EINSTEIN: Any fool can KNOW! The point is . . . to understand! To follow the thought . . . to build a structure of theory and mathematics which is . . . True! That is science . . .

QI believes that the quotation originated with Ernest Kinoy who penned the line for a fictional Einstein within a drama televised in 1973.

James L. Christian published several editions of “Philosophy: An Introduction to The Art of Wondering”. The script excerpt containing the quotation first appeared in the fifth edition in 1990; it did not appear the fourth edition in 1986.[4]1986, Philosophy: An Introduction to The Art of Wondering by James L. Christian (Rancho Santiago College, Santa Ana, California), Fourth Edition, (The quotation is absent), Holt, Rinehart and … Continue reading

Thanks to top German quotation expert Gerald Krieghofer who located the crucial 1990 citation containing the script excerpt. His article in German is available here.

Below are additional selected citations in chronological order.

Continue reading Any Fool Can Know. The Point Is To Understand

References

References
1 2010, The Ultimate Quotable Einstein, Edited by Alice Calaprice, (The quotation is absent), Princeton University Press, Princeton, New Jersey. (Verified with hardcopy)
2 1973 May 21, New York Times, TV: Father of Relativity by Howard Thompson, (This article describes the NBC program, but does not contain the quotation), Quote Page 67, New York. (ProQuest)
3 1990, Philosophy: An Introduction to The Art of Wondering by James L. Christian (Rancho Santiago College, Santa Ana, California), Fifth Edition, Chapter 1-2: The Spirit of Philosophy, Quote Page 34, Holt, Rinehart and Winston, Fort Worth, Texas. (Verified with scans)
4 1986, Philosophy: An Introduction to The Art of Wondering by James L. Christian (Rancho Santiago College, Santa Ana, California), Fourth Edition, (The quotation is absent), Holt, Rinehart and Winston, New York. (Verified with scans)

The Search for Truth Is More Precious Than Its Possession

Albert Einstein? Gotthold Ephraim Lessing? Alexander Grant? J. A. Turner? Apocryphal?

Dear Quote Investigator: The pursuit of truth is fascinating and energizing while the actual attainment of truth may feel anticlimactic. Here are four instances from a family of sayings:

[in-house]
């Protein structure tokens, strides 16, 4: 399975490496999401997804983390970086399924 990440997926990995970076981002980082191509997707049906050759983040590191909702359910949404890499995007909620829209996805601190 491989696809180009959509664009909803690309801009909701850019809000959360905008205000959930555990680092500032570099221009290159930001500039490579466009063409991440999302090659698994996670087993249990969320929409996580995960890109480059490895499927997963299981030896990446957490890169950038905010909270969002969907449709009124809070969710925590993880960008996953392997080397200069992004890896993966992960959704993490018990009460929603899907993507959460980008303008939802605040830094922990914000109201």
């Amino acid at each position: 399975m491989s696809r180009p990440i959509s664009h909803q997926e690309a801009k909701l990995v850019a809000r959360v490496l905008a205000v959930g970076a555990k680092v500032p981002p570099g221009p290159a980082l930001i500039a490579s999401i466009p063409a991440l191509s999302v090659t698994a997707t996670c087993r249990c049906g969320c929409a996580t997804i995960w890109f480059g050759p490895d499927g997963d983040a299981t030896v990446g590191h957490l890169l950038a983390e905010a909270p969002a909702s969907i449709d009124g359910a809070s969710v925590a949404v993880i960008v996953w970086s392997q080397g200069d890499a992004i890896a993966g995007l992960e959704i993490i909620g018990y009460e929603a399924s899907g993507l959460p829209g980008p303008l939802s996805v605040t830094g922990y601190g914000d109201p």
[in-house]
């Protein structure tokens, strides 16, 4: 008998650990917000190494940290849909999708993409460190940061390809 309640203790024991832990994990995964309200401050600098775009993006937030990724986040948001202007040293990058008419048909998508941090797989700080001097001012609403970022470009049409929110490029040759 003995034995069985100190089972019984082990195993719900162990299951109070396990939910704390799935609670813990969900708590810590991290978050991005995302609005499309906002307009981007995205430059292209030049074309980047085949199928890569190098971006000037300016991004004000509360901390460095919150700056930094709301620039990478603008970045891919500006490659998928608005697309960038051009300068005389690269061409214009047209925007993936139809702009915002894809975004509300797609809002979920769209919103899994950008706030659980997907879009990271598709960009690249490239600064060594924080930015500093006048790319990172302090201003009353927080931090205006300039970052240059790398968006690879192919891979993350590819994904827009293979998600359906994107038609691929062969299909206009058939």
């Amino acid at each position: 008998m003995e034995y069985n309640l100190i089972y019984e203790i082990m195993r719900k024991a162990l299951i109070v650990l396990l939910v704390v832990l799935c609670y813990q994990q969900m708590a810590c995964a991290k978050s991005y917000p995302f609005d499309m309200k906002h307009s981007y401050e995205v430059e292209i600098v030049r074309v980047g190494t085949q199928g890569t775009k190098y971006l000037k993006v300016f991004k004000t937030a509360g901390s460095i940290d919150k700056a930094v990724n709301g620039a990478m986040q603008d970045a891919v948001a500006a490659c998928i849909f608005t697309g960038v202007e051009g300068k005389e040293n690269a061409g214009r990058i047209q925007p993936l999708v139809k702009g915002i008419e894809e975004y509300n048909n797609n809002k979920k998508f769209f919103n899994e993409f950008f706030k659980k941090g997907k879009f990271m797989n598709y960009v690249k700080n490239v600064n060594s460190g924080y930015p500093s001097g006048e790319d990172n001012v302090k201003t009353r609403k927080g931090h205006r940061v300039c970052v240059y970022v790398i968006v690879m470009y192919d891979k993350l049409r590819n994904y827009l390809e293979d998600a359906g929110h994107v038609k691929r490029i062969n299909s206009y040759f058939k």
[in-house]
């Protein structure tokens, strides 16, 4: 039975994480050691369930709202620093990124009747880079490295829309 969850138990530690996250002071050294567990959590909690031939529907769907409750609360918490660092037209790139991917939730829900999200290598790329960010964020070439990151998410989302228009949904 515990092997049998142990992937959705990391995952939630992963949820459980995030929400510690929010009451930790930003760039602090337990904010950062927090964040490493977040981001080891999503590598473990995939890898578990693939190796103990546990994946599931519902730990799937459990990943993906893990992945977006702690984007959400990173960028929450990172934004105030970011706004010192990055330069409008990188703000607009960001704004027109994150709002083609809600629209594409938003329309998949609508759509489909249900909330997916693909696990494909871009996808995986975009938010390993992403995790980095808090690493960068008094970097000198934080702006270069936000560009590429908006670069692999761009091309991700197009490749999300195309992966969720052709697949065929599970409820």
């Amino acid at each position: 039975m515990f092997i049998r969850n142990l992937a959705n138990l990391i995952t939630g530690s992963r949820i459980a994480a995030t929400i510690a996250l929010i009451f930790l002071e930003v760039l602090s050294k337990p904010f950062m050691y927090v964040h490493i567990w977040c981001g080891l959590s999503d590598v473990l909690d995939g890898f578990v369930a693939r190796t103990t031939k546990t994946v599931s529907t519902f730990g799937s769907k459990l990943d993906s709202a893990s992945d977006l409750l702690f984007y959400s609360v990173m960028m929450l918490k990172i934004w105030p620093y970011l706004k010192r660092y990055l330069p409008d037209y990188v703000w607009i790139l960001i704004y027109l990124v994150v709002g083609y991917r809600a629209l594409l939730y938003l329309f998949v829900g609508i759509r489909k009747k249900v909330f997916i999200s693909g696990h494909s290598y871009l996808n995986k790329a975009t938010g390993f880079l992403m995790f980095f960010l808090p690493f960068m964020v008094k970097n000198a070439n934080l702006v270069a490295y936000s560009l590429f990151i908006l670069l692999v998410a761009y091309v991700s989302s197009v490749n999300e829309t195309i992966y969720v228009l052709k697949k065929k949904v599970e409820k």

(1) The search for truth is more precious than its possession
(2) The search for truth is more precious than truth itself
(3) The pursuit of truth is more valuable than the attainment of truth
(4) The pursuit of an object is more pleasurable than its possession

This saying has been attributed to the famous physicist Albert Einstein and the prominent German philosopher Gotthold Ephraim Lessing. Would you please explore this topic?

Quote Investigator: In 1778 Gotthold Ephraim Lessing published “Eine Duplik” which contained a passage discussing the struggle to attain the truth. Below is a translation of Lessing’s remarks from German into English published in 1866 by E. P. Evans. QI believes that the family of sayings under examination were derived from Lessing’s viewpoint. Boldface added to excerpt by QI:[1]1866, The Life and Works of Gotthold Ephraim Lessing From the German of Adolf Stahr by E. P. Evans Ph.D. (Professor of Modern Languages and Literature in the University of Michigan), Volume 2, Book … Continue reading

The worth of man lies not in the truth which he possesses, or believes that he possesses, but in the honest endeavor which he puts forth to secure that truth; for not by the possession of, but by the search after, truth, are his powers enlarged, wherein, alone, consists his ever-increasing perfection. Possession fosters content, indolence, and pride.

If God should hold enclosed in His right hand all truth, and in His left hand only the ever-active impulse after truth, although with the condition that I must always and forever err, I would, with humility, turn to His left hand, and say, ‘Father, give me this; pure truth is for Thee alone.’

In 1940 Albert Einstein published “Considerations Concerning the Fundaments of Theoretical Physics” in the journal “Science”. Einstein employed the first instance from the family above, and he credited Lessing. Einstein did not use quotation marks, and QI believes the physicist presented an encapsulation of Lessing’s perspective and not a direct quotation:[2]1940 May 24, Science, Volume 91, Number 2369, Considerations Concerning the Fundaments of Theoretical Physics by Dr. Albert Einstein (Institute for Advanced Study, Princeton, New Jersey), Start Page … Continue reading